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Diagnostic Laparoscopy -- The Procedure

Clip Number: 12 of 38
Presentation: Diagnostic Laparoscopy
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Reviewed By: Arthur Schoenstadt, MD
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Now let's discuss your procedure.
After your anesthesia takes effect, your abdomen and vagina will be washed with a special disinfectant solution. Your feet will then be placed in stirrups. A catheter, or small tube, will be placed in your bladder to empty it of urine. The catheter will be taken out before the procedure begins.
Your doctor will begin by placing a speculum into your vagina. A small instrument will then carefully be placed into the end of your cervix. This makes it possible for your doctor to gently move the uterus into different positions, so that your pelvic structures can be seen more clearly through the laparoscope.
Then a small incision, or cut, will be made in or just below your navel. A tube, called a trocar, will then be inserted into your abdomen. Through this, your doctor will fill your abdomen with carbon dioxide gas, which is like the air you breathe out. This gas helps your doctor see your pelvic structures more clearly. The laparoscope will then be inserted. Through this, your doctor will view the inside of your abdomen on a video screen. The laparoscope can also take pictures and videotape the procedure.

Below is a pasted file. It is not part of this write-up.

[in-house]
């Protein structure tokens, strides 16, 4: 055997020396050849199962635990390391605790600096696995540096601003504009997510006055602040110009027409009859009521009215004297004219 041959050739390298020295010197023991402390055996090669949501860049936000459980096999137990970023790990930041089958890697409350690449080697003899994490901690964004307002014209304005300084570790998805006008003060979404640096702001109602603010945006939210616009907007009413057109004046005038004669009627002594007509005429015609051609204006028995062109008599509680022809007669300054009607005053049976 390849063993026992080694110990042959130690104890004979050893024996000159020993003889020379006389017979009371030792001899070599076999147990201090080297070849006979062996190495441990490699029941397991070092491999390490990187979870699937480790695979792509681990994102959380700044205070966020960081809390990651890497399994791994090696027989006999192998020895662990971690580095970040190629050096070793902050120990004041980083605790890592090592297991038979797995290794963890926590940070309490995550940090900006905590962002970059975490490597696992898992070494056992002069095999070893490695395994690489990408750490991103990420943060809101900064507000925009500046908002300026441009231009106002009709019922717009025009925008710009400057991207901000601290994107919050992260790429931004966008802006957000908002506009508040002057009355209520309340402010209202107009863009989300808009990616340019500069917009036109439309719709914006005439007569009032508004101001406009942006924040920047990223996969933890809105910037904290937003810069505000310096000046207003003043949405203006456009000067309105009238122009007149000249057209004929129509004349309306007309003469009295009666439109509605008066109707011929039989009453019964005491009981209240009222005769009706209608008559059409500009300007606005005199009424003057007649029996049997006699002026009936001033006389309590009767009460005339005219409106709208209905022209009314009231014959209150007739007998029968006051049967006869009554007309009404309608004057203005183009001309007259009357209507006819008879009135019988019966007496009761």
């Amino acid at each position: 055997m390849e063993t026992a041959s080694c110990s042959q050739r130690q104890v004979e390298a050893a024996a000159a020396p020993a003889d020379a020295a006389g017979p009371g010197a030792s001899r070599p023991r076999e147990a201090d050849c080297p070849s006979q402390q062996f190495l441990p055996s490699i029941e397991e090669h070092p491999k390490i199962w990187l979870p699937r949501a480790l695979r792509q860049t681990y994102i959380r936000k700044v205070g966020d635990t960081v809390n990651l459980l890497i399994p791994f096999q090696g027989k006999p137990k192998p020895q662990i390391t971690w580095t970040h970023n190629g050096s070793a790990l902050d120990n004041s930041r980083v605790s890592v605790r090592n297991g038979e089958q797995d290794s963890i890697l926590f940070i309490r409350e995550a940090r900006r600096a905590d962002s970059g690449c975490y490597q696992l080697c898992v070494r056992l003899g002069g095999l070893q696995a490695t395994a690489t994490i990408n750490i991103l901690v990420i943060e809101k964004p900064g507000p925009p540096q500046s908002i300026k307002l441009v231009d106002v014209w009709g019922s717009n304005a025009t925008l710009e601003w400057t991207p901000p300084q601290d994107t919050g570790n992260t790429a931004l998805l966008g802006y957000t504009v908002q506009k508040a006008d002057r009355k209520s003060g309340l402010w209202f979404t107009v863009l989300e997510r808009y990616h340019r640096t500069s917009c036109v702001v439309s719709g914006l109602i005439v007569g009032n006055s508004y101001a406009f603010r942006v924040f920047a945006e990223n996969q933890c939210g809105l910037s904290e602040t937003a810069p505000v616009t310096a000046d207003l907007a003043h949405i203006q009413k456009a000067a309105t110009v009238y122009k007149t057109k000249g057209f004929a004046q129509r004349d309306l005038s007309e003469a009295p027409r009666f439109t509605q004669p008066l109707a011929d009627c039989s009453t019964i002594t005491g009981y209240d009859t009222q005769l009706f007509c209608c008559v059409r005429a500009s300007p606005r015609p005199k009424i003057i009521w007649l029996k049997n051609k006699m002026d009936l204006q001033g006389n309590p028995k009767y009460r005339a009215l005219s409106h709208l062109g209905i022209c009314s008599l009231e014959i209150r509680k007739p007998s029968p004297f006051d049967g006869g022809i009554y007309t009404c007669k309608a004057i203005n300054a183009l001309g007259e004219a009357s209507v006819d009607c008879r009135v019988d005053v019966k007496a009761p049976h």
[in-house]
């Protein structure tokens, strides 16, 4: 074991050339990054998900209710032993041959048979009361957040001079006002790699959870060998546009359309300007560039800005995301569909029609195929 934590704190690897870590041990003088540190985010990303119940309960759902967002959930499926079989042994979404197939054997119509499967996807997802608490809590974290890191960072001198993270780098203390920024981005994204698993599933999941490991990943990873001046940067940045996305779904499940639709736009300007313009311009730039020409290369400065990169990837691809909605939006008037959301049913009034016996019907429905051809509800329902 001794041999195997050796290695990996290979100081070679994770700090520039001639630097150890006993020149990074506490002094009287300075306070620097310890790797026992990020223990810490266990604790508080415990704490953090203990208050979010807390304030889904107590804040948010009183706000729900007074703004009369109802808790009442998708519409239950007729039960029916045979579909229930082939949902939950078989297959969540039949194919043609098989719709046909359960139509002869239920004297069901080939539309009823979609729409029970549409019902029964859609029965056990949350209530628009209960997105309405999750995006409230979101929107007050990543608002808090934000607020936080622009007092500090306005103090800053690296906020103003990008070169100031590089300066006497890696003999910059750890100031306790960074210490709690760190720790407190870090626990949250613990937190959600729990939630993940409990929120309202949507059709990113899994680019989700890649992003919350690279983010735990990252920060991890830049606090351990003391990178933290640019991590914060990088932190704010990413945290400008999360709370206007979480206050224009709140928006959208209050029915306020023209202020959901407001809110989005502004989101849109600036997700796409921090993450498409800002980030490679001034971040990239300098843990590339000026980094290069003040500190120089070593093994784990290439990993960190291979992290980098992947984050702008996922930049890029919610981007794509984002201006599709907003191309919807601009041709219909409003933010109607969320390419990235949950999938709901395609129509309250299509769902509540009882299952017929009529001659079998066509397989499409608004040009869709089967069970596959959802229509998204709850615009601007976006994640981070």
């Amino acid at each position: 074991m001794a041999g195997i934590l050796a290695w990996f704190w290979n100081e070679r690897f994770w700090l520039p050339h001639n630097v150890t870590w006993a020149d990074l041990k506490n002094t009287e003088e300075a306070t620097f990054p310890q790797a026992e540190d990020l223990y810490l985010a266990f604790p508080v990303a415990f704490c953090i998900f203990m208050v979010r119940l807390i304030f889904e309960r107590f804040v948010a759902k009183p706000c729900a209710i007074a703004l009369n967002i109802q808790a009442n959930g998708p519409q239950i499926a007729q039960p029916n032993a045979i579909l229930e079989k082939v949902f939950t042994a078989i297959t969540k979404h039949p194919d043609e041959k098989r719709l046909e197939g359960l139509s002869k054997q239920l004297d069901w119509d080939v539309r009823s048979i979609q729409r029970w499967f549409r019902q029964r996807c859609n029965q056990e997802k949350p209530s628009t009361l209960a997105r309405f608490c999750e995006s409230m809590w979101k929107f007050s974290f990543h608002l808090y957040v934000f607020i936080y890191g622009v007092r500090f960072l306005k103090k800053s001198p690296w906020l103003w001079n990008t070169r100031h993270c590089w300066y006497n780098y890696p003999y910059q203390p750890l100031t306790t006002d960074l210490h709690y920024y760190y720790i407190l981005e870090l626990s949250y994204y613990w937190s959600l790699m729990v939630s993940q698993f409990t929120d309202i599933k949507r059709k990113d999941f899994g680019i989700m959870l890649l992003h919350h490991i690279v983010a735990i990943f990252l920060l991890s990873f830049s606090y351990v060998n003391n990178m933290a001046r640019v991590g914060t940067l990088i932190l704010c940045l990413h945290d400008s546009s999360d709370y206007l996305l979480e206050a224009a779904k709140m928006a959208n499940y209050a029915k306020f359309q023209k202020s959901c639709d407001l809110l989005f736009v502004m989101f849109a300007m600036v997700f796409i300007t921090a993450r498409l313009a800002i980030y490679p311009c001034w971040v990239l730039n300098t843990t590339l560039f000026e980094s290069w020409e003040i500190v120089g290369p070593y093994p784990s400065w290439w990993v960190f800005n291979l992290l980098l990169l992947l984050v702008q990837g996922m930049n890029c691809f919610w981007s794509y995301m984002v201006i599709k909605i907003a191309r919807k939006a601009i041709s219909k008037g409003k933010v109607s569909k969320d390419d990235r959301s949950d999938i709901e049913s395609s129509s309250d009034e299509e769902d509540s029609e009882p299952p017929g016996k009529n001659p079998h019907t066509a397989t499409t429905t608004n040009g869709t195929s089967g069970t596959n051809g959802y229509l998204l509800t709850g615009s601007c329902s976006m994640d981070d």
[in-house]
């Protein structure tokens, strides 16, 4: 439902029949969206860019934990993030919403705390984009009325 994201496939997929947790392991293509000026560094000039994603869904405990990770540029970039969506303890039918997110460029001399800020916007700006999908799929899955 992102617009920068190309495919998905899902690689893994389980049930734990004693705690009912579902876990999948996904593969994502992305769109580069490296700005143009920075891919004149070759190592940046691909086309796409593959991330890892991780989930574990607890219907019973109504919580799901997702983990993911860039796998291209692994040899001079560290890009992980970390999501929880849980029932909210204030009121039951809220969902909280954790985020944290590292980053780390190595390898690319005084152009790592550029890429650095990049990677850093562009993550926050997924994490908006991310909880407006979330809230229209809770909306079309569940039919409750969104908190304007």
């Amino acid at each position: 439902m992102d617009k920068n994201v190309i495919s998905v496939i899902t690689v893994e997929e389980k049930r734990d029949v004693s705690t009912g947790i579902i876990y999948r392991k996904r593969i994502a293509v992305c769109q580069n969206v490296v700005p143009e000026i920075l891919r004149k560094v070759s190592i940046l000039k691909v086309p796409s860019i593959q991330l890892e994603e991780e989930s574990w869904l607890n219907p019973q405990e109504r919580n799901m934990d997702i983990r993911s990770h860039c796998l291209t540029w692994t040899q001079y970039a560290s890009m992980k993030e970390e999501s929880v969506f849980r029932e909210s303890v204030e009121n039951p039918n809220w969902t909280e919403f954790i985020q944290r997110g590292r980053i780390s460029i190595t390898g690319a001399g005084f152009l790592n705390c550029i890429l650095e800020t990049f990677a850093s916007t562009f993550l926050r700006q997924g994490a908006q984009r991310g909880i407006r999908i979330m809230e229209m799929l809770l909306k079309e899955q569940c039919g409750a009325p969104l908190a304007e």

Your doctor will be looking for anything that appears abnormal. If your doctor finds something abnormal during the examination, or if an operative laparoscopy was already planned, the main part of the procedure will then begin. Occasionally, two or three small incisions may need to be made just below the navel for other instruments.
The specifics of this portion of the procedure will depend on your particular pelvic problem, its location and size. Once the procedure is complete, the air and instruments are removed; the incisions are then stitched closed and covered with bandages. These stitches will be absorbed by your body over time.

Diagnostic Laparoscopy


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